We are a great history and architecture buffs and love to explore the historical monuments and attractions of a destination we visit. The historic attractions always top our must-visit places in a city sightseeing. The mystery of the megalithic monuments of ‘Stonehenge’ has always aroused a curiosity in us to learn and explore more about this prehistoric monument. And when a trip to the UK was devised we made sure not to miss a trip to the historical wonder of Stonehenge. We were based in London and London to Stonehenge day trip is one of the popular tours.
We visited the UK for Christmas and after spending 2 days in London exploring the beautiful city we booked a day tour to Stonehenge on the day after Christmas. This trip would have been a little cumbersome and time-consuming with public transport so we chose to book a day tour. Our trip to Stonehenge also combined a visit to Windsor Castle and Salisbury Cathedral.
Our meeting point was Earls Count Underground Station which was easy to locate. Once other travel mates for the day joined us on coach our tour guide briefed us about the places that we would be visiting for the day.
What is Stonehenge?
The ‘Stonehenge’ is a prehistoric monument comprising a ring of standing stones located in the Wiltshire region of England. The monument is believed to be built by Neolithic people some 4500 years ago around 3000 BC. Interestingly Stonehenge is said to be constructed in stages and even the stones rearranged several times from the Neolithic Period to the Bronze Age. The first monument built is said to be the ‘Henge’ part which was a circular ditch with an inner or outer bank about 5,000 years ago.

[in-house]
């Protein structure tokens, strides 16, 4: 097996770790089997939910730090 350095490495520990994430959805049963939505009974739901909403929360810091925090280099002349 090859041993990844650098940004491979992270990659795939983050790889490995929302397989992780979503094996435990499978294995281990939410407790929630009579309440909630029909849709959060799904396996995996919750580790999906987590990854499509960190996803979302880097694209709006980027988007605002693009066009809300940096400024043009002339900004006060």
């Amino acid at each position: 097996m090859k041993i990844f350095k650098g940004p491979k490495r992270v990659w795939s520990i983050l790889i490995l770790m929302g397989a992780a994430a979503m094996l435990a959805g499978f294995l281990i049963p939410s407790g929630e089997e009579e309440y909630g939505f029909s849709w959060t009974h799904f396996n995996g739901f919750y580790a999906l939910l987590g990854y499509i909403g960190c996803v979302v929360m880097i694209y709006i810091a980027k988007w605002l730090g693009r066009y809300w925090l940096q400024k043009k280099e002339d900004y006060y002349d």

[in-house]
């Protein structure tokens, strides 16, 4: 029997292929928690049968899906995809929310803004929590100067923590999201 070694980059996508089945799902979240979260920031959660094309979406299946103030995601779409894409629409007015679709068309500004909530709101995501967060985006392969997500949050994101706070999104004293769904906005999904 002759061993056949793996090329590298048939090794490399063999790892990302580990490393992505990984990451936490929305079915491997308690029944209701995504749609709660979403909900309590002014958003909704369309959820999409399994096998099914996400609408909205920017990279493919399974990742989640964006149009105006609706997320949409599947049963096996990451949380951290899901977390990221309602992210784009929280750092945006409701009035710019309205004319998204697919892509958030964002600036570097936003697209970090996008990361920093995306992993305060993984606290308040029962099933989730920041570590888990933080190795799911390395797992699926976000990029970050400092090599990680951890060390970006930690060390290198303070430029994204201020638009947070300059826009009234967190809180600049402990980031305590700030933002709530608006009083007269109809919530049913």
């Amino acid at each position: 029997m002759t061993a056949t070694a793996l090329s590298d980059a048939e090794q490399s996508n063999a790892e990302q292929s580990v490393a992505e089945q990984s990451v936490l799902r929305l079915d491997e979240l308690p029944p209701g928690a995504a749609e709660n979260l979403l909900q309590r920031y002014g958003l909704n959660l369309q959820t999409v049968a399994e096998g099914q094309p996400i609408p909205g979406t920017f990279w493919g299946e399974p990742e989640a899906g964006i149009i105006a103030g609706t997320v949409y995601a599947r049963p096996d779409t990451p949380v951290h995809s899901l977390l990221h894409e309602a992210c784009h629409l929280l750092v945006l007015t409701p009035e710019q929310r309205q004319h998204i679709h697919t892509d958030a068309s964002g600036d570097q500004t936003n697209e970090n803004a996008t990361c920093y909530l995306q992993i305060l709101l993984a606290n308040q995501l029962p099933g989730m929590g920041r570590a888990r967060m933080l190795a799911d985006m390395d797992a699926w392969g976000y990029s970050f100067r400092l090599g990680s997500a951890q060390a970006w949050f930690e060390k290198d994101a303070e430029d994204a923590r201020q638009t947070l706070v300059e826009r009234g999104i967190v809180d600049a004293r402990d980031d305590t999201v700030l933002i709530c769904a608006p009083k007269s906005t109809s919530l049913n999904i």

The stone circle was erected only during the late Neolithic period between 2500-2000 BC. There are several burial mounds which can be seen dotting the landscape around the Stonehenge which was built only in the Bronze Age. If this has piqued your interest you can read more in detail about the Stonehenge monument and its history on their website here. The Stonehenge is managed by the English Heritage Trust who also care for over 400 historic monuments and sites.
Originally the monument of Stonehenge comprised 30 upright stones with 30 supporting lintels but today there are only 17 upright stones with 6 lintels remaining. Some of the stones have fallen and many others have been missing from the site.
Visiting Stonehenge Monuments – The Best Part of London to Stonehenge Day Trip
Once we were at the main entrance gate of the visitors center our tour guide bought us the tickets along with an audio guide. You can also pick up an orientation leaflet or buy a guide for detailed information for your visit. Each of the tickets was timed and we had to start the monument visit in next half an hour or so. Public and private vehicles are not allowed near Stonehenge monuments. There are shuttles running from the visitor’s center to the Stonehenge monuments. We joined the queue waiting for the shuttle to the site of the monument and hopped into the next scheduled shuttle.